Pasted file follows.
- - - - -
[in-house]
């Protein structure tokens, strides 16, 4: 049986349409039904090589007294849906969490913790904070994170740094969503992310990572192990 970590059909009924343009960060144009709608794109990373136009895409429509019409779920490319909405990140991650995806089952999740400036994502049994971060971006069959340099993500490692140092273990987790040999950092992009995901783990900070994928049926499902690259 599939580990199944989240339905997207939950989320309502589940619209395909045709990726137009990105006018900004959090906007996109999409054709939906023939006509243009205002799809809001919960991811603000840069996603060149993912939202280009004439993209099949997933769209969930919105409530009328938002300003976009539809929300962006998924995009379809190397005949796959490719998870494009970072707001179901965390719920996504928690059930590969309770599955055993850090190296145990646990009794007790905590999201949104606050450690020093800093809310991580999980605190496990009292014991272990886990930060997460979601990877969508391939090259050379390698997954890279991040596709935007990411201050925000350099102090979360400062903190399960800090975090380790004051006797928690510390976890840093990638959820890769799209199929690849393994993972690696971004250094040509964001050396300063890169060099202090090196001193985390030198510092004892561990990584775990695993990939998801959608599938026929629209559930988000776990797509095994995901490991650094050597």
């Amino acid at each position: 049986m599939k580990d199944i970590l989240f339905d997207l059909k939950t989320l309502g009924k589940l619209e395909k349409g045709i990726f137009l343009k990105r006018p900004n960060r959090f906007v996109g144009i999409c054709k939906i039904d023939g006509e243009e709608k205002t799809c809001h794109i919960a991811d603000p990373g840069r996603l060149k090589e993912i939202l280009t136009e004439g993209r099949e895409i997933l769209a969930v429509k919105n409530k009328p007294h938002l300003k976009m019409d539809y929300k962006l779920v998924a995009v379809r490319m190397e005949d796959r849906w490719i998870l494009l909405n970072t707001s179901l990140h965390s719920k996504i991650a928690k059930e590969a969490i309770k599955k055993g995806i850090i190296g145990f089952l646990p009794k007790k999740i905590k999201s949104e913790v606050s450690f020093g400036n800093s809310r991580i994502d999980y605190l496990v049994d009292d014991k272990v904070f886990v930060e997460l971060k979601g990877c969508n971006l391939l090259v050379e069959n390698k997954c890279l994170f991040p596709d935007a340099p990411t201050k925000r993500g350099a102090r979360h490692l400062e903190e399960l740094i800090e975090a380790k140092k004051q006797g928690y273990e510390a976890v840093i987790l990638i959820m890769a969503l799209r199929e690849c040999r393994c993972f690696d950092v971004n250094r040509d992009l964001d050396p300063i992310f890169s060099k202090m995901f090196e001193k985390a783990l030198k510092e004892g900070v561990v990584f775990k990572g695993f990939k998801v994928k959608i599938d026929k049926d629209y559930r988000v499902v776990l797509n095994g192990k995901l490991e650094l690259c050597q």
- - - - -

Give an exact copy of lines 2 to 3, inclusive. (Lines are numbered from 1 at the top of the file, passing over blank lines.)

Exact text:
């Protein structure tokens, strides 16, 4: 049986349409039904090589007294849906969490913790904070994170740094969503992310990572192990 970590059909009924343009960060144009709608794109990373136009895409429509019409779920490319909405990140991650995806089952999740400036994502049994971060971006069959340099993500490692140092273990987790040999950092992009995901783990900070994928049926499902690259 599939580990199944989240339905997207939950989320309502589940619209395909045709990726137009990105006018900004959090906007996109999409054709939906023939006509243009205002799809809001919960991811603000840069996603060149993912939202280009004439993209099949997933769209969930919105409530009328938002300003976009539809929300962006998924995009379809190397005949796959490719998870494009970072707001179901965390719920996504928690059930590969309770599955055993850090190296145990646990009794007790905590999201949104606050450690020093800093809310991580999980605190496990009292014991272990886990930060997460979601990877969508391939090259050379390698997954890279991040596709935007990411201050925000350099102090979360400062903190399960800090975090380790004051006797928690510390976890840093990638959820890769799209199929690849393994993972690696971004250094040509964001050396300063890169060099202090090196001193985390030198510092004892561990990584775990695993990939998801959608599938026929629209559930988000776990797509095994995901490991650094050597």
């Amino acid at each position: 049986m599939k580990d199944i970590l989240f339905d997207l059909k939950t989320l309502g009924k589940l619209e395909k349409g045709i990726f137009l343009k990105r006018p900004n960060r959090f906007v996109g144009i999409c054709k939906i039904d023939g006509e243009e709608k205002t799809c809001h794109i919960a991811d603000p990373g840069r996603l060149k090589e993912i939202l280009t136009e004439g993209r099949e895409i997933l769209a969930v429509k919105n409530k009328p007294h938002l300003k976009m019409d539809y929300k962006l779920v998924a995009v379809r490319m190397e005949d796959r849906w490719i998870l494009l909405n970072t707001s179901l990140h965390s719920k996504i991650a928690k059930e590969a969490i309770k599955k055993g995806i850090i190296g145990f089952l646990p009794k007790k999740i905590k999201s949104e913790v606050s450690f020093g400036n800093s809310r991580i994502d999980y605190l496990v049994d009292d014991k272990v904070f886990v930060e997460l971060k979601g990877c969508n971006l391939l090259v050379e069959n390698k997954c890279l994170f991040p596709d935007a340099p990411t201050k925000r993500g350099a102090r979360h490692l400062e903190e399960l740094i800090e975090a380790k140092k004051q006797g928690y273990e510390a976890v840093i987790l990638i959820m890769a969503l799209r199929e690849c040999r393994c993972f690696d950092v971004n250094r040509d992009l964001d050396p300063i992310f890169s060099k202090m995901f090196e001193k985390a783990l030198k510092e004892g900070v561990v990584f775990k990572g695993f990939k998801v994928k959608i599938d026929k049926d629209y559930r988000v499902v776990l797509n095994g192990k995901l490991e650094l690259c050597q």